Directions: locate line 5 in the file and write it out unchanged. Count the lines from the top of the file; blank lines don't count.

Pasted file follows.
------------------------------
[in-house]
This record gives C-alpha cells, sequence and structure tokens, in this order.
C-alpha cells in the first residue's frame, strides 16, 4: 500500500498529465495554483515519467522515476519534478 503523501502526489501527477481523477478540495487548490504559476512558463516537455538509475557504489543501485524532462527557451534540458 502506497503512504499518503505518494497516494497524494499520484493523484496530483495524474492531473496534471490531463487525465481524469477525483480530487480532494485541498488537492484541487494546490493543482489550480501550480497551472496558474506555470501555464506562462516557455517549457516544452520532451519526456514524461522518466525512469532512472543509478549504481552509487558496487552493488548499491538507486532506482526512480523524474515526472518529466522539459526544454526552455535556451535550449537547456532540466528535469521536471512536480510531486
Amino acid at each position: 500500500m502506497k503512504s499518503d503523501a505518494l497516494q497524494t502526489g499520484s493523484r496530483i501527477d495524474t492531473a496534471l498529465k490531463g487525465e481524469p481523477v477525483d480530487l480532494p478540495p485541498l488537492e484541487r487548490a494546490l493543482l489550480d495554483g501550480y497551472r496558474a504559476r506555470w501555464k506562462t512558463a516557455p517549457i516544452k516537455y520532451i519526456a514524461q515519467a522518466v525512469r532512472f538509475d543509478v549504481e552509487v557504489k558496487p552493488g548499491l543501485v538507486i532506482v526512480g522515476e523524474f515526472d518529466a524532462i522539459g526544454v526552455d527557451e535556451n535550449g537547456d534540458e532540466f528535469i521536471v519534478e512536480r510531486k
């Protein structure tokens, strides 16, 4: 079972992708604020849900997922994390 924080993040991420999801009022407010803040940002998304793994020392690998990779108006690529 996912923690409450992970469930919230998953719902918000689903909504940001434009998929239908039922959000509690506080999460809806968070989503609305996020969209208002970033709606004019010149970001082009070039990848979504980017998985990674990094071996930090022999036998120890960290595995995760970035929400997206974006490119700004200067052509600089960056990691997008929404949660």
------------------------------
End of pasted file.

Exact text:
């Protein structure tokens, strides 16, 4: 079972992708604020849900997922994390 924080993040991420999801009022407010803040940002998304793994020392690998990779108006690529 996912923690409450992970469930919230998953719902918000689903909504940001434009998929239908039922959000509690506080999460809806968070989503609305996020969209208002970033709606004019010149970001082009070039990848979504980017998985990674990094071996930090022999036998120890960290595995995760970035929400997206974006490119700004200067052509600089960056990691997008929404949660």